posted by Ian Platz on January 23, 2013 at 12:56 pm
Oren Dorell / USA Today
As U.S. forces have largely left Iraq and plan a withdrawal from Afghanistan, intelligence experts see a global threat emerging on a continent that has frustrated foreign forces for much of the past century and provided the world’s bad actors a refuge from international justice.
Climate change has shrunk Andean glaciers between 30 and 50 percent since the 1970s and could melt many of them away altogether in coming years, according to a study published on Tuesday in the journal Cryosphere.
Choe Sang-Hun / The New York Times
North Korea said on Wednesday that its nuclear weapon program was no longer negotiable, and indicated that it might conduct its third nuclear test to retaliate against the United Nations Security Council’s tightening of sanctions against the isolated yet highly militarized country.
Jean H. Lee/Associated Press
North Korea’s nuclear agitations follow a well-worn route. It starts with a long-range rocket launch. The United Nations punishes the act with sanctions. And Pyongyang responds by conducting a nuclear test.
Nick Cunningham/AOL Energy
Despite its namesake, there are other agencies that are actually more influential over America’s energy industry than the Department of Energy, and they will be at the center of how the Obama administration deals with the critical energy choices it faces in a second term.
David E. Hoffman/Foreign Policy
In his first inaugural address, President Obama made this pledge: “With old friends and former foes, we will work tirelessly to lessen the nuclear threat, and roll back the specter of a warming plant.” In his second address, the president again returned to climate change — but dropped the nuclear threat. He didn’t mention it once.
Gardiner Harris/The New York Times Indian officials are advising residents of strife-torn Kashmir to prepare for a possible nuclear war by building bombproof basements and stockpiling food and water, adding to tensions between India and Pakistan, both nuclear powers, after deadly cross-border skirmishes in recent weeks.
Brad Plumer/The Washington Post
If we want to avoid severe global warming, we’ll have to stay within a strict carbon budget in the decades ahead. That won’t be easy. There are already 14 major fossil-fuel projects being planned worldwide with the potential to blow past that budget, a new report argues.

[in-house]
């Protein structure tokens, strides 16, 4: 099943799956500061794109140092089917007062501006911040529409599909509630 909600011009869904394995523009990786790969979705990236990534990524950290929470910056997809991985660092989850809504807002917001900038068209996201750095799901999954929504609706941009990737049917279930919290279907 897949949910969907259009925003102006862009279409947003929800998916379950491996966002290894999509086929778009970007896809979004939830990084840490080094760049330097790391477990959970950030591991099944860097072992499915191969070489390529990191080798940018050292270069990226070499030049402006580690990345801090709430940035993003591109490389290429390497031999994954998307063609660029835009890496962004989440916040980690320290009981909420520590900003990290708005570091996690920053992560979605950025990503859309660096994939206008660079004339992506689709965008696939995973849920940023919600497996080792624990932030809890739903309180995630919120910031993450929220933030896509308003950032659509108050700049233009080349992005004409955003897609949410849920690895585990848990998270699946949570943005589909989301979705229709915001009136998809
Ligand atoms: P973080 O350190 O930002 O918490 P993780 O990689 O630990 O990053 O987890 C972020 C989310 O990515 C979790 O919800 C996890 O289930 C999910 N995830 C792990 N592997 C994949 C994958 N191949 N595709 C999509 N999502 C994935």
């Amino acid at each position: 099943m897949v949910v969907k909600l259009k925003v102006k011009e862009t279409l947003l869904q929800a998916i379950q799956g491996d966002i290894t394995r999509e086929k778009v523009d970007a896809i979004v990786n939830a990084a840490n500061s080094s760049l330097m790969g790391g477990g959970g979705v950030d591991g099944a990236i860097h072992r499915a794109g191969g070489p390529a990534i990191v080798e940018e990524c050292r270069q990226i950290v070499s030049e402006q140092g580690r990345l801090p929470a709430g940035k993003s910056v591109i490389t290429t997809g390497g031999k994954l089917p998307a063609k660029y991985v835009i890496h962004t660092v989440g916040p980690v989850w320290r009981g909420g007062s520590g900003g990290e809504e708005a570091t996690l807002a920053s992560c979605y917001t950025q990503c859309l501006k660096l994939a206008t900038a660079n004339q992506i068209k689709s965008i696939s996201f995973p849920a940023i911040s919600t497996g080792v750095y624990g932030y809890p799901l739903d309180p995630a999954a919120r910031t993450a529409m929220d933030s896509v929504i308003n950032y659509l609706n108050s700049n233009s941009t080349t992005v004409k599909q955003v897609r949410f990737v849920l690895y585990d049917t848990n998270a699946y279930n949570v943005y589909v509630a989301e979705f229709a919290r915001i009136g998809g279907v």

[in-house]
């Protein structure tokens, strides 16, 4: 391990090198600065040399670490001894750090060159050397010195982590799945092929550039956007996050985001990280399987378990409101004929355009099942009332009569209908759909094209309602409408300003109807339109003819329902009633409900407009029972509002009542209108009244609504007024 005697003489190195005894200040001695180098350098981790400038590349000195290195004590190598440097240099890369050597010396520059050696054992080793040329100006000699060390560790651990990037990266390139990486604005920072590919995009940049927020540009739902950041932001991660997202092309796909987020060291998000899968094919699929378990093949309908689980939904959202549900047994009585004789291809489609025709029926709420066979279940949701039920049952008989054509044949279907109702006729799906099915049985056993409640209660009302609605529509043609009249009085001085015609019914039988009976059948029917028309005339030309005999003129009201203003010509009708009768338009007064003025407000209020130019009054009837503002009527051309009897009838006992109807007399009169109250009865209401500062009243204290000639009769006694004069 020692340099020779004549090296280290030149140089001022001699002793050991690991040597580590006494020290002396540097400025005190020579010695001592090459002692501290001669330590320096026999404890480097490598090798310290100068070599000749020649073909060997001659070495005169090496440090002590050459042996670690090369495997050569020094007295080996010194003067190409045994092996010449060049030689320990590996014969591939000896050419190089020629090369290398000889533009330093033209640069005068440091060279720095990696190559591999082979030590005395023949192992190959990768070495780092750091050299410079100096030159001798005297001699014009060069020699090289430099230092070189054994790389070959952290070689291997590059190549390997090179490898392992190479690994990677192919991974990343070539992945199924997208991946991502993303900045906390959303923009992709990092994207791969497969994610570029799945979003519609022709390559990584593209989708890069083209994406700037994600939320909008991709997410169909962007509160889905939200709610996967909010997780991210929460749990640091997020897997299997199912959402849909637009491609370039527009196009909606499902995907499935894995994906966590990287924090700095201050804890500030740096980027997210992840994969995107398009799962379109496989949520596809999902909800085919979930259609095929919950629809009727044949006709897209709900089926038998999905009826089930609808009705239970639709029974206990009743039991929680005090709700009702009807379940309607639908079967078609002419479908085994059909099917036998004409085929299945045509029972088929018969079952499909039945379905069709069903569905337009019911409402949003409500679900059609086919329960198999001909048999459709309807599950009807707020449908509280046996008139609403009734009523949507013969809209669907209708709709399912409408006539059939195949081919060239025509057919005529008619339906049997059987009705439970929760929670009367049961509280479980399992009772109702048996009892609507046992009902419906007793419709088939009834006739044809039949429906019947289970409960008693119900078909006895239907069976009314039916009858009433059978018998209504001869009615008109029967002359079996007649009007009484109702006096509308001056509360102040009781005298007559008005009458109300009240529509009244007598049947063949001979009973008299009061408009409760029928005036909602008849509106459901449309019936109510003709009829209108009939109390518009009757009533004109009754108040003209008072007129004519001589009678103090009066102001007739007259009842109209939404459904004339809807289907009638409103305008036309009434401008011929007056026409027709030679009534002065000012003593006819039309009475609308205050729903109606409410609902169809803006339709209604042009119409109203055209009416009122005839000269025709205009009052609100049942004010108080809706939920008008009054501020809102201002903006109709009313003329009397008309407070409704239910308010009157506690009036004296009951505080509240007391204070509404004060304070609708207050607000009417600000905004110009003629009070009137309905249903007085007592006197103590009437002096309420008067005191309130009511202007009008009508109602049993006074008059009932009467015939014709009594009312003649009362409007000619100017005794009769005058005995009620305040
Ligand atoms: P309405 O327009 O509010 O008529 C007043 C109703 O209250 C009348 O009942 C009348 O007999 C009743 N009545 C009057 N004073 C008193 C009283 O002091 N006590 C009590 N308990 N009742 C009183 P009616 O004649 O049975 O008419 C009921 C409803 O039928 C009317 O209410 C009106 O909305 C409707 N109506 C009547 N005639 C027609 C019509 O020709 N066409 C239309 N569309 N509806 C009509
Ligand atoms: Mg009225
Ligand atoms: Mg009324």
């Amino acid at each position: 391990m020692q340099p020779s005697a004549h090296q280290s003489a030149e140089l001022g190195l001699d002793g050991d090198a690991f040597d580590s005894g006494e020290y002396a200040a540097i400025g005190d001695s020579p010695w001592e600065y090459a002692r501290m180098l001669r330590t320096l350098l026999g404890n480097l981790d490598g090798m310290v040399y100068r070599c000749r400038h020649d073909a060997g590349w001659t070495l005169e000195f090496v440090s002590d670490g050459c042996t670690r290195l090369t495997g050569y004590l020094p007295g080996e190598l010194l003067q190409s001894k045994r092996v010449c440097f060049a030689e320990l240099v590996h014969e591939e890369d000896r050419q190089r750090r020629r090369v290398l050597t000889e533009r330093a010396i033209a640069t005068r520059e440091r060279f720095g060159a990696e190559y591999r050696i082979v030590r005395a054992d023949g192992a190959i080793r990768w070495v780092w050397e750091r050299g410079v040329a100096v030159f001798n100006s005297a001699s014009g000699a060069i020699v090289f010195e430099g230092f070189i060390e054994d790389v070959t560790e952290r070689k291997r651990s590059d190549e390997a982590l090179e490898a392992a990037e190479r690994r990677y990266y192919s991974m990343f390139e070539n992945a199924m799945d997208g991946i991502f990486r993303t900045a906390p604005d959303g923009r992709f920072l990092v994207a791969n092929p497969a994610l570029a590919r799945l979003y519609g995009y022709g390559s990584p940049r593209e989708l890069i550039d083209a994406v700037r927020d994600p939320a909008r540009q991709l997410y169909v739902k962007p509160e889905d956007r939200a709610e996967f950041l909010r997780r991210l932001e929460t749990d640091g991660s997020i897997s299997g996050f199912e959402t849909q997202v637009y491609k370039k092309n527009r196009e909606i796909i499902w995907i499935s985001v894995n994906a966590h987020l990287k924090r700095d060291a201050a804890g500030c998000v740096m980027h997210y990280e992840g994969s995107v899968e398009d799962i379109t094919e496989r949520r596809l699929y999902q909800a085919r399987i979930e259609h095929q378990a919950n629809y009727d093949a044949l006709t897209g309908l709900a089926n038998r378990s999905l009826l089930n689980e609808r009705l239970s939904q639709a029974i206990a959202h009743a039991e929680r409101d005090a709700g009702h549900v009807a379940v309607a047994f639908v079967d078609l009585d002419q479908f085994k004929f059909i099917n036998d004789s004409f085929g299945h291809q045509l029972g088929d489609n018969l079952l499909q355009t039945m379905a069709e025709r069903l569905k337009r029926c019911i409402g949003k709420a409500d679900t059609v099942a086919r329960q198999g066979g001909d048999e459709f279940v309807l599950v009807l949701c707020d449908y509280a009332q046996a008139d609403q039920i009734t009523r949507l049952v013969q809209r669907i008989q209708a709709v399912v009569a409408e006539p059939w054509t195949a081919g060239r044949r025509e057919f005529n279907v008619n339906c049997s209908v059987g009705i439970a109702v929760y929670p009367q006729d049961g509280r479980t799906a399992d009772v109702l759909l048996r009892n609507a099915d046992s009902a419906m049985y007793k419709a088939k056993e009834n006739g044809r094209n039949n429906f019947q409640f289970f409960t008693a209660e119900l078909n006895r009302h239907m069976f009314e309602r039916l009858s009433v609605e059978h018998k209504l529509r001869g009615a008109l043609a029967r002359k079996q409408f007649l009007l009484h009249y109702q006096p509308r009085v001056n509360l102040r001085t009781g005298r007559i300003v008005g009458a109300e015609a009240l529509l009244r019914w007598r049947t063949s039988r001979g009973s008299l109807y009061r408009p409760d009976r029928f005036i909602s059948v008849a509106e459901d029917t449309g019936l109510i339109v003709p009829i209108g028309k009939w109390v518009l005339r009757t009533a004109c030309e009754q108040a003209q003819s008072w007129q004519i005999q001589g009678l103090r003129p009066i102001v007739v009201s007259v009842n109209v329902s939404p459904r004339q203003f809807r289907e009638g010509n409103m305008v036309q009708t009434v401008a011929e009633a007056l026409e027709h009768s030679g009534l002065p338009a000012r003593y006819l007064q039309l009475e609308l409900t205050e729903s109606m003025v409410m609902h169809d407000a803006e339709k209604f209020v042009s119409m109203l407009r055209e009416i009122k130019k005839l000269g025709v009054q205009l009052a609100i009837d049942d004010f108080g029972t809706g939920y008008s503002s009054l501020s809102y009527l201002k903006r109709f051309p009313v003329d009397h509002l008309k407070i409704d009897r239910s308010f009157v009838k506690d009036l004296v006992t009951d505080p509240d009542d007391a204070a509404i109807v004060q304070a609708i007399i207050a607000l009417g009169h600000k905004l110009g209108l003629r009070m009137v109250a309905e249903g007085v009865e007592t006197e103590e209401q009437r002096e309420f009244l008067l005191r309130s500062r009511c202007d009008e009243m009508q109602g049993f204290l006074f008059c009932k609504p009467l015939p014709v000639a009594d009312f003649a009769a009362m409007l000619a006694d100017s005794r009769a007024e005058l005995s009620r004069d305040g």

Amy Harder/National Journal
After years of trying—and failing—to get climate-change legislation through Congress, top Senate Democrats are publicly ready to hand over the power to President Obama and the Environmental Protection Agency.
Join us for a fact-based discussion with leading experts on counterterrorism about how we can better understand the effects of America’s drone campaign. This event will launch ASP’s latest paper on drone policy and doctrine, as part of a continuing project.
The event will take place:
Thursday, January 24, 12:30 p.m. – 1:30 p.m.
1100 New York Ave, NW Washington DC
Suite 710W – Conference Room E
Please RSVP by Monday, January 21 to firstname.lastname@example.org
ASP to host an expert-level, invite only event on the implications if fusion energy reaches a breakthrough faster than is expected.
The event will take place:
Tuesday, February 26, 2013 from 8:30am until 1:30pm.
Hotel Monaco, 700 F Street, NW, Washington, DC 20004
If you would like to attend this event please RSVP: email@example.com
The recently leaked cable regarding possible chemical weapons use by Syria last month has once again highlighted the security risk posed by Syria’s chemical arsenal.
BGen Stephen A. Cheney USMC (Ret.)
Yesterday, President Obama stated in his inaugural address that his administration will take strong action to deal with climate change, noting that “the failure to do so would betray our children and future generations.”